The Theatre School’s Bachelor of Fine Arts (BFA) degree in Costume Technology is designed to train students as theatrical craftsmen, drapers, cutters, and costume shop managers. Costume Technology students learn to translate designs into the garments and clothing actors wear. Students learn a variety of allied arts and crafts and take a progression of business management coursework. Students collaborate with directors, dramaturgs, designers, and our professional costume shop staff.
Students learn from a distinguished award-winning faculty of professional designers and artists both in the classroom and through individual guidance and advising during production work. Students receive formal and informal feedback from faculty through portfolio presentations and exhibits of their work each year.
The first year curriculum is taken in collaboration with other design and technical students and is an immersion into the culture of production and design. Students explore thinking metaphorically and abstractly with an appreciation of design and technology as an aesthetic distinct from other art forms. Students learn the basics of draping and cutting and specialized sewing techniques for costuming. They begin a drawing progression and take course work in stage make-up in The Makeup Shop. Students complete three production crew assignments which will usually include one or two assignments in their area of study and one or two in another area of production.
In the second year students focus on the vocabulary and historical precedent of costuming and costuming techniques while developing creative responses to plays and characters. Students continue their drawing progression with rendering and explore period style elements through a survey of art, architecture, fashion, and furniture. Students work throughout the year as assistant draper/cutters in our production season.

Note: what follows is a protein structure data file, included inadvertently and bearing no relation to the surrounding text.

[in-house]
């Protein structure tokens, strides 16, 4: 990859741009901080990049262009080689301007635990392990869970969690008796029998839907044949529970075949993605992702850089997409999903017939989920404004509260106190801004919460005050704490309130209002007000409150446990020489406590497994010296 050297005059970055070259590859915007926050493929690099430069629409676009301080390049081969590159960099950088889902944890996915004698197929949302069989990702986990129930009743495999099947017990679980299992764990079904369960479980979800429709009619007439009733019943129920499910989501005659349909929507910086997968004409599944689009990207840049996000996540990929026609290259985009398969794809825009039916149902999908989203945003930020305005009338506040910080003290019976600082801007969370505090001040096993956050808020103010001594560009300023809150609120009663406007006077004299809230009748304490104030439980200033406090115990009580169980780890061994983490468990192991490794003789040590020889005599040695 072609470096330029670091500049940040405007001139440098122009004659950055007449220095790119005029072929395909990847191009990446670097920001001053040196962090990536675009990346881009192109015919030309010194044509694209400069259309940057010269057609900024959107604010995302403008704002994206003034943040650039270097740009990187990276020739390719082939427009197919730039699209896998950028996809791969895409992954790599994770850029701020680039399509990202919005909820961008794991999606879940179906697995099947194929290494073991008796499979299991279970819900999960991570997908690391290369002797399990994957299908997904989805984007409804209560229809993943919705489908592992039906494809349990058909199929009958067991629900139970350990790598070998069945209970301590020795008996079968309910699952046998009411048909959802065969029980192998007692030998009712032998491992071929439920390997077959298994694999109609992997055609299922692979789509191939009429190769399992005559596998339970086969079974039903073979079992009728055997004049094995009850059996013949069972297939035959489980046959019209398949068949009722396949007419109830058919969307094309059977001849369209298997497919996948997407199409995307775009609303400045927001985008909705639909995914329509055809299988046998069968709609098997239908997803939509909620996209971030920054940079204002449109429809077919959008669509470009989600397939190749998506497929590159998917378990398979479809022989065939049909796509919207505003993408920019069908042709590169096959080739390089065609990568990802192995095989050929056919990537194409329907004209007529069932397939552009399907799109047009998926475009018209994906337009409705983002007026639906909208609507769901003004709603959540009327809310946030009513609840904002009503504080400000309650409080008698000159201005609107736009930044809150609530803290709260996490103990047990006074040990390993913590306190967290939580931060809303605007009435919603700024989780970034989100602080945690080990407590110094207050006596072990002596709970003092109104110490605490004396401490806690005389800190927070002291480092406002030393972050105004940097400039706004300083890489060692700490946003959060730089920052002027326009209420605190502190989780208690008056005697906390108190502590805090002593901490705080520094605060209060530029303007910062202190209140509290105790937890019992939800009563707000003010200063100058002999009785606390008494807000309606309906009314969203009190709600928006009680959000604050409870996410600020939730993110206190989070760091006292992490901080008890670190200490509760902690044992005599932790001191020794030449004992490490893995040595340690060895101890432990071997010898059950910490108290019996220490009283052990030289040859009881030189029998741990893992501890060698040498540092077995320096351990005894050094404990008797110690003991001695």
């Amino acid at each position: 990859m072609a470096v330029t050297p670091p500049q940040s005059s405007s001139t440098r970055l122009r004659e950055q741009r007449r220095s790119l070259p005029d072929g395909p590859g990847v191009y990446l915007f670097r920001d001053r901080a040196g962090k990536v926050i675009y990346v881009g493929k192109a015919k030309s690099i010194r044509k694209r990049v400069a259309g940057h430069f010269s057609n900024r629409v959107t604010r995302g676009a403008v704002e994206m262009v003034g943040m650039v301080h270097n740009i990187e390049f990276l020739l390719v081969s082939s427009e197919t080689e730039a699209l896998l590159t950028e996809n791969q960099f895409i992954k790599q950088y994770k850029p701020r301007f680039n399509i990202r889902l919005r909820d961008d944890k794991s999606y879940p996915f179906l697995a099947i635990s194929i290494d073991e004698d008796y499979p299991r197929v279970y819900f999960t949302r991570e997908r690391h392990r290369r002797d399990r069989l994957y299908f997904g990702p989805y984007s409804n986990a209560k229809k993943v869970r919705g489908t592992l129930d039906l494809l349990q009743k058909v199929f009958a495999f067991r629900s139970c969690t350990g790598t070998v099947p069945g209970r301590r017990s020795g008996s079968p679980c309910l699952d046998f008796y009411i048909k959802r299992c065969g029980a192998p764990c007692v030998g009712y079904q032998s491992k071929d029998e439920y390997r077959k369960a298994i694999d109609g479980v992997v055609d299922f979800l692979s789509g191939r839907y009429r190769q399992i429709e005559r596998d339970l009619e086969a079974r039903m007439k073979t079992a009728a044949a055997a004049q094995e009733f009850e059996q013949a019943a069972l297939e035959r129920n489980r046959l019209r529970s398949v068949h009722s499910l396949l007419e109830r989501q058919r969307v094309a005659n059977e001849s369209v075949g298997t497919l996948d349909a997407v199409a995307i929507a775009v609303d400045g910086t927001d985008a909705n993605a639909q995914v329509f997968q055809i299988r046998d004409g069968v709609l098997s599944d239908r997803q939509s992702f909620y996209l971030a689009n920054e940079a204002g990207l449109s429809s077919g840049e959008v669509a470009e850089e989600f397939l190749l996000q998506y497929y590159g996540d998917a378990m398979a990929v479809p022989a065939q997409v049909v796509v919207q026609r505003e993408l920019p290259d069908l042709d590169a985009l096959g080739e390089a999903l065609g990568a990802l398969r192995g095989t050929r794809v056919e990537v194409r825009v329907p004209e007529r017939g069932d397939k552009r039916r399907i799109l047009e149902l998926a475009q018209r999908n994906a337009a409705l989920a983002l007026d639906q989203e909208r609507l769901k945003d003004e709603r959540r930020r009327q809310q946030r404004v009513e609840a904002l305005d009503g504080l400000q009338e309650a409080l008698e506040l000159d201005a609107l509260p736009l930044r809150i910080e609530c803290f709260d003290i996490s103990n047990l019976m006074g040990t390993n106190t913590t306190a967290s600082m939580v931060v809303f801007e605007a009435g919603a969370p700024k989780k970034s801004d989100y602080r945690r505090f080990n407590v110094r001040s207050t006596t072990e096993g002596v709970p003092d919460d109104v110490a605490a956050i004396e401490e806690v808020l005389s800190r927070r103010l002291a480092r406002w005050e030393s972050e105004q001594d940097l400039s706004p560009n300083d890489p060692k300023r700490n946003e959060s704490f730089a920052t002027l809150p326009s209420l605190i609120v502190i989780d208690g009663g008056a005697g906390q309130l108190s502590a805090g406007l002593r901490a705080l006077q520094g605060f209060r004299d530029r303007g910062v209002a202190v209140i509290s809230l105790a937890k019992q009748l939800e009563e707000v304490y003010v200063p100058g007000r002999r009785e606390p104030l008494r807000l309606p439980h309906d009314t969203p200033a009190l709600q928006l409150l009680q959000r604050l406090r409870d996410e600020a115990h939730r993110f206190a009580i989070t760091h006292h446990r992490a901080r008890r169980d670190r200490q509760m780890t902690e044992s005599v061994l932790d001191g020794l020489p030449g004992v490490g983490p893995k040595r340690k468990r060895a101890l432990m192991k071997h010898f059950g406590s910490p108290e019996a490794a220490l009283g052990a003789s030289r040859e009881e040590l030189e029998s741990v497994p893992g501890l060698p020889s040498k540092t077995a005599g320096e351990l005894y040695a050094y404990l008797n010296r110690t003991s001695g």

In the third year, students hone their craft skills with a variety of materials and explore the issues related to costume shop management including business management, human resources, and ethics. Students work as draper/cutters for our production season and work collaboratively with designers to implement and construct their designs.
The fourth year is a transition year, further developing students’ abilities and preparing students to enter the profession. In-class projects are primarily independent studies tailored to individual student interest and career goals. Students continue work in our production season and have the option of a professional internship of their choosing.
At the end of each year, The Theatre School hosts an event to showcase the work of our graduating design students. Under the guidance of the faculty, graduating designers prepare a showcase exhibit of their portfolio – which is presented in Chicago for artistic directors, alumni, and other members of the theatre, film, and television industries.
In addition to the theatre training curriculum, students complete 52 quarterly credit hours (13 courses) in the university's Liberal Studies Program. Courses are taken in theatre history, writing, quantitative reasoning and technological literacy, philosophical inquiry, religious dimensions, scientific inquiry, understanding the past, multiculturalism in the United States, and electives. These liberal studies courses are scheduled during the first three years of the program.
Every student receives quarterly evaluation and feedback from the faculty. Student evaluations are based on discipline, collaboration, professional potential, and progress in the program. Based on this evaluation, design students are continued from year to year at the invitation of the faculty. There are no pre-determined limits on the number of students returning to design programs. An invitation to return to the third year of a design program is for the duration of the respective program provided that all academic requirements are met, and that professional discipline is acceptable.
Four Year Curriculum
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